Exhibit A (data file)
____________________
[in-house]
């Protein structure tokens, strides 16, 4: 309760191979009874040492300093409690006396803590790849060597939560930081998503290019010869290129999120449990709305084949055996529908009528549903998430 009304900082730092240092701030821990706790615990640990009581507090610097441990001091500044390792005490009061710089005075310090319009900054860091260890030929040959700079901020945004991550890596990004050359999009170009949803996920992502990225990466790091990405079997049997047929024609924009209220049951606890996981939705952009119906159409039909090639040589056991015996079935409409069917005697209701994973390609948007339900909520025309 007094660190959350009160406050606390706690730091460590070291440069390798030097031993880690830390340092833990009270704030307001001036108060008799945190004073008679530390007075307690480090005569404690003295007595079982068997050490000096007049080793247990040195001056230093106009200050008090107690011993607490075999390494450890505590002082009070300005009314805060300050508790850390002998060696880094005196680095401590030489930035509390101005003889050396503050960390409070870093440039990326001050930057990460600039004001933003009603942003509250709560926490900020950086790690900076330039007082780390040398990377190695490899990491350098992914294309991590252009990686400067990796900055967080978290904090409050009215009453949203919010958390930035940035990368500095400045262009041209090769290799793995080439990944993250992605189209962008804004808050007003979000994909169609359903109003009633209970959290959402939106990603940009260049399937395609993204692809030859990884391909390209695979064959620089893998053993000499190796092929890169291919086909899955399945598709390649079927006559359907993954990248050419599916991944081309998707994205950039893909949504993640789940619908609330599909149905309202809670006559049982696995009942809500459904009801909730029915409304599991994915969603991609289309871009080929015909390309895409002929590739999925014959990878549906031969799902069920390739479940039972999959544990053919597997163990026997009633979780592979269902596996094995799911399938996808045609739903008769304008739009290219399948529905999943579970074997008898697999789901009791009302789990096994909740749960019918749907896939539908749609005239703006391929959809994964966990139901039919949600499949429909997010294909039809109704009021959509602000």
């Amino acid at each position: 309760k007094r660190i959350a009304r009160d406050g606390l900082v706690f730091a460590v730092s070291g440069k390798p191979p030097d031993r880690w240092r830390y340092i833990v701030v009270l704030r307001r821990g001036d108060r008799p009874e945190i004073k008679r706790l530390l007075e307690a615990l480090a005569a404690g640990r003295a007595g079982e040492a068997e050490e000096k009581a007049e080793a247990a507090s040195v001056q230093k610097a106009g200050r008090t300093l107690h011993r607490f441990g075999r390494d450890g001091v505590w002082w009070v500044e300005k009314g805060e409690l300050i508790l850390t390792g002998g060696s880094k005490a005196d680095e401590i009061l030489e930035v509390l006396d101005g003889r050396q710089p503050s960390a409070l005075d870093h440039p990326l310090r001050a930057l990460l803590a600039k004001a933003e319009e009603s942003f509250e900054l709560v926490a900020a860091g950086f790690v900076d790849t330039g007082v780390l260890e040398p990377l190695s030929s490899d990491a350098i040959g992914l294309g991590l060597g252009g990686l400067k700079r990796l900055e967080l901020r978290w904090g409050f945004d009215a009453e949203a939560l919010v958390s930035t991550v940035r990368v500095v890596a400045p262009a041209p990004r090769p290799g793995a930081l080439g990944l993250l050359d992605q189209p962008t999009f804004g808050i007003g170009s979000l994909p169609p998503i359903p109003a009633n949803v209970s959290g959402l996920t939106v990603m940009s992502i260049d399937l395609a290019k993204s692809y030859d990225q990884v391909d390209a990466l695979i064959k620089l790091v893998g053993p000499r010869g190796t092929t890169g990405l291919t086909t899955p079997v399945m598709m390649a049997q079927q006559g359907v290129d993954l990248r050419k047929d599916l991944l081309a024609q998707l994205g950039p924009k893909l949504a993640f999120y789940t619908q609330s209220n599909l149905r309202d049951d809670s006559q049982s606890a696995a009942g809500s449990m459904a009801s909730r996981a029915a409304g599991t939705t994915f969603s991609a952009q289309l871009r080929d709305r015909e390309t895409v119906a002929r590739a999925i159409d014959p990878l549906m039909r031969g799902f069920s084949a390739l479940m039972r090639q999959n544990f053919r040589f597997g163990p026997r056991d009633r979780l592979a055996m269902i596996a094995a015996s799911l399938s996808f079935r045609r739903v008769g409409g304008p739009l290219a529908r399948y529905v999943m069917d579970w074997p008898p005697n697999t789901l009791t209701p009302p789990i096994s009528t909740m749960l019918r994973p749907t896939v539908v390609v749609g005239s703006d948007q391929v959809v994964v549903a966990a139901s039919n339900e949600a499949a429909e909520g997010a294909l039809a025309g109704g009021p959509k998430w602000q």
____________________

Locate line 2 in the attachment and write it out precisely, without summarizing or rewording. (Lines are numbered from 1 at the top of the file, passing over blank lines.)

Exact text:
């Protein structure tokens, strides 16, 4: 309760191979009874040492300093409690006396803590790849060597939560930081998503290019010869290129999120449990709305084949055996529908009528549903998430 009304900082730092240092701030821990706790615990640990009581507090610097441990001091500044390792005490009061710089005075310090319009900054860091260890030929040959700079901020945004991550890596990004050359999009170009949803996920992502990225990466790091990405079997049997047929024609924009209220049951606890996981939705952009119906159409039909090639040589056991015996079935409409069917005697209701994973390609948007339900909520025309 007094660190959350009160406050606390706690730091460590070291440069390798030097031993880690830390340092833990009270704030307001001036108060008799945190004073008679530390007075307690480090005569404690003295007595079982068997050490000096007049080793247990040195001056230093106009200050008090107690011993607490075999390494450890505590002082009070300005009314805060300050508790850390002998060696880094005196680095401590030489930035509390101005003889050396503050960390409070870093440039990326001050930057990460600039004001933003009603942003509250709560926490900020950086790690900076330039007082780390040398990377190695490899990491350098992914294309991590252009990686400067990796900055967080978290904090409050009215009453949203919010958390930035940035990368500095400045262009041209090769290799793995080439990944993250992605189209962008804004808050007003979000994909169609359903109003009633209970959290959402939106990603940009260049399937395609993204692809030859990884391909390209695979064959620089893998053993000499190796092929890169291919086909899955399945598709390649079927006559359907993954990248050419599916991944081309998707994205950039893909949504993640789940619908609330599909149905309202809670006559049982696995009942809500459904009801909730029915409304599991994915969603991609289309871009080929015909390309895409002929590739999925014959990878549906031969799902069920390739479940039972999959544990053919597997163990026997009633979780592979269902596996094995799911399938996808045609739903008769304008739009290219399948529905999943579970074997008898697999789901009791009302789990096994909740749960019918749907896939539908749609005239703006391929959809994964966990139901039919949600499949429909997010294909039809109704009021959509602000």